Ransomware & Your Small Business

Small businesses find themselves under a ransomware attack more often than large businesses. In fact, small business employees who worked for companies of under 100 people tend to experience, on average, 350 percent more social engineering attacks than employees who work for larger companies. 

Is your business safe? Learn what ransomware is, what you can expect if an attack happens to you and the steps to put in place now to protect yourself.

What Is Ransomware?

Sending and receiving e-mails are all in a day’s work, but what if the next time you tried to send an e-mail, your screen went dark and a message appeared instead? What if that message read that your computer had been locked and the only way to regain access is to pay a ransomware settlement?

The costs are often out of reach for most small businesses. How do you know the hackers will allow you to regain access after payment? What’s more, once the hackers know you want to pay up, what will stop them from raising the price to something decidedly less affordable? 

Ransomware is a common occurrence. Now more than ever, you need to make sure you’re taking the right precautions so you don’t have to pay ransomware settlements. Take a look at common ransomware examples below.

Types of Ransomware

There are many types of ransomware attacks, with frequent new discoveries. The following examples are three types of ransomware that could put a small biz out of business, fast.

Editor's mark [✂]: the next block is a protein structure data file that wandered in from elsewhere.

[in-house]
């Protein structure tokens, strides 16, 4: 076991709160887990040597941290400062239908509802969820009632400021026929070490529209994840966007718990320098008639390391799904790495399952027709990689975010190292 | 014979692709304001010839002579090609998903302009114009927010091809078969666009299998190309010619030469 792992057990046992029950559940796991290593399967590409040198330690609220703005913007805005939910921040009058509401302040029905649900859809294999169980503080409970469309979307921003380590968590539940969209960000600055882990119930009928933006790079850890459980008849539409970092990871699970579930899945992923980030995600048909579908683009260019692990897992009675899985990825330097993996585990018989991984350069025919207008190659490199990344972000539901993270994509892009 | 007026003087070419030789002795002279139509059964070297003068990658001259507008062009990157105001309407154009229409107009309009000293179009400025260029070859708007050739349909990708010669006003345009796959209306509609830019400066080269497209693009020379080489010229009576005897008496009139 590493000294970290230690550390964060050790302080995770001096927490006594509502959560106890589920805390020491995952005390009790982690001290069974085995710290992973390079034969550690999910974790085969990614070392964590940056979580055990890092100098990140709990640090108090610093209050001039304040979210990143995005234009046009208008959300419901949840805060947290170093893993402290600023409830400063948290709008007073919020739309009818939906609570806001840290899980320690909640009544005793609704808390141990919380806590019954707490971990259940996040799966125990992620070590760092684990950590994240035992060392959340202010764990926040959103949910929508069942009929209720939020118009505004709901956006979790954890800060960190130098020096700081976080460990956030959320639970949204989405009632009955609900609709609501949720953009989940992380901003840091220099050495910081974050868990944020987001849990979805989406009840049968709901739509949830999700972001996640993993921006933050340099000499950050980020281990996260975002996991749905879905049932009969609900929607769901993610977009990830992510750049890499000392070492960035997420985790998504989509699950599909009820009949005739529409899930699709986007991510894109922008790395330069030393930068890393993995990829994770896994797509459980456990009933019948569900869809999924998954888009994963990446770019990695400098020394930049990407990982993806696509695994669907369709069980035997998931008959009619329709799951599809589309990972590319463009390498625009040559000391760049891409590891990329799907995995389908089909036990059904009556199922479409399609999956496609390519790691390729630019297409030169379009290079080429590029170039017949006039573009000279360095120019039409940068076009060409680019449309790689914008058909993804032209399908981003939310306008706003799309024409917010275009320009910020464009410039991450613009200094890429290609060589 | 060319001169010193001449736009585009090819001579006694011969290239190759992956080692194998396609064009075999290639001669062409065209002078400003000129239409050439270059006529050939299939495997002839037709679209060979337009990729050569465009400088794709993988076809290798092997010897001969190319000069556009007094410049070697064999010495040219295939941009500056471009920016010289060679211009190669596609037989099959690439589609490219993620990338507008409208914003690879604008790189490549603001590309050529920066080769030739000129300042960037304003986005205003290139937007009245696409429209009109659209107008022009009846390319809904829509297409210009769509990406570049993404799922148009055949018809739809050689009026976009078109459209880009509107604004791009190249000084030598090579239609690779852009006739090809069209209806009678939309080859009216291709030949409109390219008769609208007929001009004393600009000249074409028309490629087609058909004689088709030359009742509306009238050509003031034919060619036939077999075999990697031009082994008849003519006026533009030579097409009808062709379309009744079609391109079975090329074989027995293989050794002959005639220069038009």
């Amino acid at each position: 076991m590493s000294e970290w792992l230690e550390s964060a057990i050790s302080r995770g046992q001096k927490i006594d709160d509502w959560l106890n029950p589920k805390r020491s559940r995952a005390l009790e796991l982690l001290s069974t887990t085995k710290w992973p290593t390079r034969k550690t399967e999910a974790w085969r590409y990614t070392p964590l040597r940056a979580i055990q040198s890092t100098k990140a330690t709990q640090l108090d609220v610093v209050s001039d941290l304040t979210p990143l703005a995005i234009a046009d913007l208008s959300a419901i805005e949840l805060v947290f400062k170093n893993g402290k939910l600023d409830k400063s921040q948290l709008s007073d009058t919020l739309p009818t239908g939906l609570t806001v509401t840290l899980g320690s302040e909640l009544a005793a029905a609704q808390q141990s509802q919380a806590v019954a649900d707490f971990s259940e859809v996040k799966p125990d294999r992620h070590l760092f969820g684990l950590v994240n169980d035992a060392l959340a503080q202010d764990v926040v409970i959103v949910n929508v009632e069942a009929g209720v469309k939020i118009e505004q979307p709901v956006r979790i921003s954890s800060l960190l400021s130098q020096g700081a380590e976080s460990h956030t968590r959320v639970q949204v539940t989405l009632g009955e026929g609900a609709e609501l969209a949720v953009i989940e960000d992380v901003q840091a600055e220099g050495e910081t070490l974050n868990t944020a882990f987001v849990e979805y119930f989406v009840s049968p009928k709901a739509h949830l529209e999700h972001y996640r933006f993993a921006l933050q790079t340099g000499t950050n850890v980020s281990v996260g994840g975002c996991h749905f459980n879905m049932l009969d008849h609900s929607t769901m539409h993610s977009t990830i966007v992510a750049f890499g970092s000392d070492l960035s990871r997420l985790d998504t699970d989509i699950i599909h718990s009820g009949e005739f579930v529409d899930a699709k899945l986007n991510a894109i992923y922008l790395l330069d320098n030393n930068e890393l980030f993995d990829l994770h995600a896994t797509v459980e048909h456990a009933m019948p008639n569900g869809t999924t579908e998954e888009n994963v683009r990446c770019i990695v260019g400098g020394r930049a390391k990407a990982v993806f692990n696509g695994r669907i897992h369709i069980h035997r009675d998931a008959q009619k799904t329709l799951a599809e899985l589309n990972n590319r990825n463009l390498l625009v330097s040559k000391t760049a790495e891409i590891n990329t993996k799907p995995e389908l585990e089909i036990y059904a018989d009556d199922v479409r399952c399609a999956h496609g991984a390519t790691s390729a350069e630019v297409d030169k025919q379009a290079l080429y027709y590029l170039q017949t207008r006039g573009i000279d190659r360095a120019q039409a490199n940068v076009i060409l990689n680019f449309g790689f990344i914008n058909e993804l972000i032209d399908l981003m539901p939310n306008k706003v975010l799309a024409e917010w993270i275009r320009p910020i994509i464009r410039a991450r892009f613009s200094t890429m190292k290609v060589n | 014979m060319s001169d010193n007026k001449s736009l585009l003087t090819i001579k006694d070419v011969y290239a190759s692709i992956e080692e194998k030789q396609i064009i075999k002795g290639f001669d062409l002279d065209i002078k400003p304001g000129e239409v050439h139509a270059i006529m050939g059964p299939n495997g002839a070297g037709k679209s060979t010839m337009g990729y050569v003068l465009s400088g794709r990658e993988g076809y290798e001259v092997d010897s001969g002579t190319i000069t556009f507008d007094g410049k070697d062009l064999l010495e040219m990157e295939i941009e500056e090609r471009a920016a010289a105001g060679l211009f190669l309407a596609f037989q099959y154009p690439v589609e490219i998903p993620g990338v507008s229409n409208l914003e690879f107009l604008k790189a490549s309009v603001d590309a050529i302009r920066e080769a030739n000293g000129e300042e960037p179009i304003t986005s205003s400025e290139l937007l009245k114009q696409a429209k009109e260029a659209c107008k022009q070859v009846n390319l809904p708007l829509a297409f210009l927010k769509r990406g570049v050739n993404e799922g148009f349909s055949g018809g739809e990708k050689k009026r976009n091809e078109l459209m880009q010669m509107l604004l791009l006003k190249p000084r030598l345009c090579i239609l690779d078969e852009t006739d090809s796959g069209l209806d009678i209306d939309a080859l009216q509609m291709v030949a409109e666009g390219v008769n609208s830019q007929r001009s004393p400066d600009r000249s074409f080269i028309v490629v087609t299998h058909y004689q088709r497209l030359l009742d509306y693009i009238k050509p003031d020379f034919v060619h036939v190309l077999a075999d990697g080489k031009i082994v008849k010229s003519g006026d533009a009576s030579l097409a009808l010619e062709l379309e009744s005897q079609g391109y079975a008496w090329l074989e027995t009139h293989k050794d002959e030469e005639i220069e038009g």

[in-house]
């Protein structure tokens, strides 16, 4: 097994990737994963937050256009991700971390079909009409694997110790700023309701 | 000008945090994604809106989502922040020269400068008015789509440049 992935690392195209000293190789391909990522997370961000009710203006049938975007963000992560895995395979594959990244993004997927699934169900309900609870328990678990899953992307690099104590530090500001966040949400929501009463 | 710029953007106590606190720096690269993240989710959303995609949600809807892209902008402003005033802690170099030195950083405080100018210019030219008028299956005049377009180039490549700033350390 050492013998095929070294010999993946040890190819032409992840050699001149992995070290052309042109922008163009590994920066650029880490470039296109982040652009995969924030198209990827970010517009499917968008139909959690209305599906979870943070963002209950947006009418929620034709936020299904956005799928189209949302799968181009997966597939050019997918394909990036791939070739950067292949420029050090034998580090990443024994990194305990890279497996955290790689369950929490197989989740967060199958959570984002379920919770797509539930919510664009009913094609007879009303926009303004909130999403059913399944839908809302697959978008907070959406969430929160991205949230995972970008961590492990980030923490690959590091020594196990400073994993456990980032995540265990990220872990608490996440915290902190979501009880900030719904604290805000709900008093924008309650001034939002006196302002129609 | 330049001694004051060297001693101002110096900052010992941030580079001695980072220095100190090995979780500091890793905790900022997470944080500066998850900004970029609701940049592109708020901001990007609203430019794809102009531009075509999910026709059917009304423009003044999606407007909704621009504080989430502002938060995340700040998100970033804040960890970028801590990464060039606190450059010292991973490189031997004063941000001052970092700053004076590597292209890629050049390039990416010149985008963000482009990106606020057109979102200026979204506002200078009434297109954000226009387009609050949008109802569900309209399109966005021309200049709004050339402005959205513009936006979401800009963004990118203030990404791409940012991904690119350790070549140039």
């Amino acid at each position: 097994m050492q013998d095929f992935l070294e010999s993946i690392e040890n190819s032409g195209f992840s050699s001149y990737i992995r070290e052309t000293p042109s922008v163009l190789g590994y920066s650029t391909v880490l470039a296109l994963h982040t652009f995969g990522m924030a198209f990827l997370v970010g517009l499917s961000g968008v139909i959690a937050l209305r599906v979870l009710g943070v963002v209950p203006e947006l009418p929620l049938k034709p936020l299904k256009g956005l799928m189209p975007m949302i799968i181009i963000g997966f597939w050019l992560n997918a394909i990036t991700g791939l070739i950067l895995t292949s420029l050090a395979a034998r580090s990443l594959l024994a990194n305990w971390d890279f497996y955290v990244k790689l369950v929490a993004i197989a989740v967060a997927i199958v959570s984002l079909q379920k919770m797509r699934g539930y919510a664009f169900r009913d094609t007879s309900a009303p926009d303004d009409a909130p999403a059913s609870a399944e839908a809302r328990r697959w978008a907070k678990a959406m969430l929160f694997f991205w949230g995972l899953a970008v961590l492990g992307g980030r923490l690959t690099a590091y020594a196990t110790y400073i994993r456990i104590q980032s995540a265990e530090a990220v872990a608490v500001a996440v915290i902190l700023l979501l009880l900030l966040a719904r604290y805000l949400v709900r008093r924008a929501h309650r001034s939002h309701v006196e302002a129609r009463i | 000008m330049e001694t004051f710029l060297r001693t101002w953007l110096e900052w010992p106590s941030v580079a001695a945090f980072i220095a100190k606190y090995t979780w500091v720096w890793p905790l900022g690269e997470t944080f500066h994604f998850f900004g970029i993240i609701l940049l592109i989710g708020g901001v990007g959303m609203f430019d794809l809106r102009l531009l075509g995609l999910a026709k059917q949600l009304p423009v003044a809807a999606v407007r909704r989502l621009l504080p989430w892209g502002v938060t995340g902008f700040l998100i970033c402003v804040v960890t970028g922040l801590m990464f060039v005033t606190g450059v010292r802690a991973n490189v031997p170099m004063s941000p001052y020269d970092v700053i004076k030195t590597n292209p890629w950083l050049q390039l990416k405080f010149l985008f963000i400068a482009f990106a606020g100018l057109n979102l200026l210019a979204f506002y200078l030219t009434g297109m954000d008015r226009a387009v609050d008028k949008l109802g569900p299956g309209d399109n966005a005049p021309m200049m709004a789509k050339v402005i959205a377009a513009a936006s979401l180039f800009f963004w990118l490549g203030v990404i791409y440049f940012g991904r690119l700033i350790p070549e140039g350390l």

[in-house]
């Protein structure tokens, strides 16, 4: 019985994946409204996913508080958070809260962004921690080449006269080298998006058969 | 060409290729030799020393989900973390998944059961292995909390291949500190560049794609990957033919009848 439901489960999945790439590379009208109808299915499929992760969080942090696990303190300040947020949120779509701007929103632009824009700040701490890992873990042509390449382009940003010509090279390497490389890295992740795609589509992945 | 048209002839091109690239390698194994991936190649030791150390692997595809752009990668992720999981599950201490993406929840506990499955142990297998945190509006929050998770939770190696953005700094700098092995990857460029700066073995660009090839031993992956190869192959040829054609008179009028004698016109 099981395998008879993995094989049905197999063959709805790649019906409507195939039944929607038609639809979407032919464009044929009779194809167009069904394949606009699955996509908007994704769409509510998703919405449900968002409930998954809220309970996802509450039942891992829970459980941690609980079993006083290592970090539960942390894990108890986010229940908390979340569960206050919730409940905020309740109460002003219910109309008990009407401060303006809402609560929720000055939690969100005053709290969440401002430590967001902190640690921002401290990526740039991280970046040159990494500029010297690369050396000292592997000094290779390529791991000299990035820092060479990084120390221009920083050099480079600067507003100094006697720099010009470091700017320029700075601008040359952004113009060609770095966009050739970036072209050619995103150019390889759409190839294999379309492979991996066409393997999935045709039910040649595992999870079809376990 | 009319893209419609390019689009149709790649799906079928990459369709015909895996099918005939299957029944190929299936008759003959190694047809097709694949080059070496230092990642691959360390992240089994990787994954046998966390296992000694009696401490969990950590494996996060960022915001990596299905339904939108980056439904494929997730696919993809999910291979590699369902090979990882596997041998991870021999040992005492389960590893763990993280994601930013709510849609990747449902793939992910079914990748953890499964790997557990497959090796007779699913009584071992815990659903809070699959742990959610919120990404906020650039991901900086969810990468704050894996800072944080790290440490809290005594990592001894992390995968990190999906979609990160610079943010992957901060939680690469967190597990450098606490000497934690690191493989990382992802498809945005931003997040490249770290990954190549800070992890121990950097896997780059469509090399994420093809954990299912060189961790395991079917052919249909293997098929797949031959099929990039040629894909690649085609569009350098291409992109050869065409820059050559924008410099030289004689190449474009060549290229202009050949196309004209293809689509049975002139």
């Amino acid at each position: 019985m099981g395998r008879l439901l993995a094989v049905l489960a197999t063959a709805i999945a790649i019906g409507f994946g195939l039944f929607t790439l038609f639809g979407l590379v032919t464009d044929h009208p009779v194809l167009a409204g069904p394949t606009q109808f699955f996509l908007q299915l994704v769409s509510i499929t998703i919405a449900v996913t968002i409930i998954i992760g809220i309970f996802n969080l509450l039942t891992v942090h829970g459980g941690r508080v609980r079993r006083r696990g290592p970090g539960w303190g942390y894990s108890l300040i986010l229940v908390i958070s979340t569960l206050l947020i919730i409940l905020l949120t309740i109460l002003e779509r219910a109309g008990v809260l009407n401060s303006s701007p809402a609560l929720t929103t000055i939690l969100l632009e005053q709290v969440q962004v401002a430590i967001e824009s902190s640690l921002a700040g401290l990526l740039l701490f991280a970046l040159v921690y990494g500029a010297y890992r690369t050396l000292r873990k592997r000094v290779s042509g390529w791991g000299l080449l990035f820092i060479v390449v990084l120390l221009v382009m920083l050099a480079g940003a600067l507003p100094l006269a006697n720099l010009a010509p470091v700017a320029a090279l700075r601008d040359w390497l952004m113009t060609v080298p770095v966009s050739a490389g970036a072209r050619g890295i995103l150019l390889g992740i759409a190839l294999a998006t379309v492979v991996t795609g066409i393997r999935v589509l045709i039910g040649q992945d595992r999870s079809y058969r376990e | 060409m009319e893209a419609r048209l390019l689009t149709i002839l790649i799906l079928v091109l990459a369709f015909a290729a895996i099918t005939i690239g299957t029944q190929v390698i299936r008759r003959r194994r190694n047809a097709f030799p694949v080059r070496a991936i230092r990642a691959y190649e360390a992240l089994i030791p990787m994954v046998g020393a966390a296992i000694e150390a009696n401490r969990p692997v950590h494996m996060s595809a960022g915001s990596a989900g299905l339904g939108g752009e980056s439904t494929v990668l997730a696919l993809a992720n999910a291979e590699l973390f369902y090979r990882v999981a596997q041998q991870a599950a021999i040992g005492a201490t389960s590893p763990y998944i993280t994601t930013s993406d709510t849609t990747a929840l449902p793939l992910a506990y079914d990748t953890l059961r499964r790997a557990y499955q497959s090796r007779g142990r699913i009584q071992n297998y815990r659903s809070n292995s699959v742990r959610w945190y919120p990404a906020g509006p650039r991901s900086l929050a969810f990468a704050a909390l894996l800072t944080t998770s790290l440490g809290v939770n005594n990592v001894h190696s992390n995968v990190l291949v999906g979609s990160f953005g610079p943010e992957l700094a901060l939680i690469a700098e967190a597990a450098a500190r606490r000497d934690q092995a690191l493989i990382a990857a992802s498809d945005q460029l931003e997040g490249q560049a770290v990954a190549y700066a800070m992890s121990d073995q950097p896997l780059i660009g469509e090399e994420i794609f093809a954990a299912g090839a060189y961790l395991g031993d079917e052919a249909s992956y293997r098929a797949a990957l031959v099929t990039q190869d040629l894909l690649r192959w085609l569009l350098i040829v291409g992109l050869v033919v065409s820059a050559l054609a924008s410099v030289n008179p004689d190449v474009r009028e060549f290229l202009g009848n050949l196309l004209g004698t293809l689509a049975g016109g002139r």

• REvil or Sodin. After the discovery of this Ransomware-as-a-Service (RaaS) variant, it has become one of the top variants. Whether it’s moving through spam e-mails, exploit kits or unpatched VPNs, REvil is a common problem and bad news for anyone who gets in its path.
  • Robinhood. This ransomware doesn’t only rob from the rich. Affecting computers or the entire computer system is child’s play for Robinhood. After files are encrypted and a ransom note revealed, bitcoin payment is demanded in return for system restoration.
  • SNAKE. Sneaky and sly, this 2019 ransomware newcomer targets industry control systems, stealing admin login info to keep encrypting files everywhere it goes. Yes, it goes everywhere, and has fast become a very big problem for anyone unfortunate enough to find themselves in its path. 
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How to Handle Ransomware

Ransomware is not a laughing matter. Use multiple responses to help make your business’ information harder to snag. It’s easier to set parameters now than to unravel an attack later. With 304 million ransomware attacks around the world in 2020, it’s time to protect yourself. Here’s how:

Backup Your Files

Single copies of data are never a good idea — too many things can go wrong. Protect your sensitive information and make frequent backups of all your valuable information. Use multiple types of media, storing these copies on site and off, to better prevent a complete ransomware takeover.

Use Firewalls 

Put up a wall between potential hackers and your website. A firewall scans incoming traffic, hunting for threats like malware, and blocking suspicious bots and unwanted communication. 

Use Security Software

From e-mail to downloads and everything in between, installing security software is a no-brainer for every business. Software from Fortinet, for instance, scans files for known ransomware threats, viruses and malicious file types. With regular updates, this software can help prevent a ransomware attack.

Protect Your Business

Ransomware is one of the worst cyber attacks to affect a business. Unfortunately, a business of any size can be a target. Understanding how ransomware works and what it can look like goes a long way to help you better keep your business safe. 

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